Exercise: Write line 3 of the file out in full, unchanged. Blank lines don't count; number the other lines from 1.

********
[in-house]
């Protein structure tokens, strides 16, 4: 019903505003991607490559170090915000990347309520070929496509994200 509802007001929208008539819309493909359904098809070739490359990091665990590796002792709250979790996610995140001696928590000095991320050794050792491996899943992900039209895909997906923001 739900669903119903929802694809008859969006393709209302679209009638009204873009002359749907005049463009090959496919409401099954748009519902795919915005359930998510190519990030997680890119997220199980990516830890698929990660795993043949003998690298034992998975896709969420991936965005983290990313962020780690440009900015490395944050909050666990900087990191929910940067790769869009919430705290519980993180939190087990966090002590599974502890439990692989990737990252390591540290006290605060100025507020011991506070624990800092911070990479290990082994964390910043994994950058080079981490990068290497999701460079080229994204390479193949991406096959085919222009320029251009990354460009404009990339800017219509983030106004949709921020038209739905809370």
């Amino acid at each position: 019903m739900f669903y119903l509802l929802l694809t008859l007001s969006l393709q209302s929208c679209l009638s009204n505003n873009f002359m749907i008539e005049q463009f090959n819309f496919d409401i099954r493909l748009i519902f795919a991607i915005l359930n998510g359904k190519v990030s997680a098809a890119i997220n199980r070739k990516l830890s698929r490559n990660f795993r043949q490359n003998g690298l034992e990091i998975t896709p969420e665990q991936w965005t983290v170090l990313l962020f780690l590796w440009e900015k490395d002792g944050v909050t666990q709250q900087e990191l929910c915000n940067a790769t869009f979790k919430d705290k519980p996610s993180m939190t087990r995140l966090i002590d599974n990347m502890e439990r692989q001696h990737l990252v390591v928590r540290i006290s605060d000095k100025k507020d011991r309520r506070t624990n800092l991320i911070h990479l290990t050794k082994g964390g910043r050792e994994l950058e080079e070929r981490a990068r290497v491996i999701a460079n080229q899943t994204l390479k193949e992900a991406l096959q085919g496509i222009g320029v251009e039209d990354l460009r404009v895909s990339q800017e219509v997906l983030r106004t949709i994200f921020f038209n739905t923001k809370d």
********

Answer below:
């Amino acid at each position: 019903m739900f669903y119903l509802l929802l694809t008859l007001s969006l393709q209302s929208c679209l009638s009204n505003n873009f002359m749907i008539e005049q463009f090959n819309f496919d409401i099954r493909l748009i519902f795919a991607i915005l359930n998510g359904k190519v990030s997680a098809a890119i997220n199980r070739k990516l830890s698929r490559n990660f795993r043949q490359n003998g690298l034992e990091i998975t896709p969420e665990q991936w965005t983290v170090l990313l962020f780690l590796w440009e900015k490395d002792g944050v909050t666990q709250q900087e990191l929910c915000n940067a790769t869009f979790k919430d705290k519980p996610s993180m939190t087990r995140l966090i002590d599974n990347m502890e439990r692989q001696h990737l990252v390591v928590r540290i006290s605060d000095k100025k507020d011991r309520r506070t624990n800092l991320i911070h990479l290990t050794k082994g964390g910043r050792e994994l950058e080079e070929r981490a990068r290497v491996i999701a460079n080229q899943t994204l390479k193949e992900a991406l096959q085919g496509i222009g320029v251009e039209d990354l460009r404009v895909s990339q800017e219509v997906l983030r106004t949709i994200f921020f038209n739905t923001k809370d």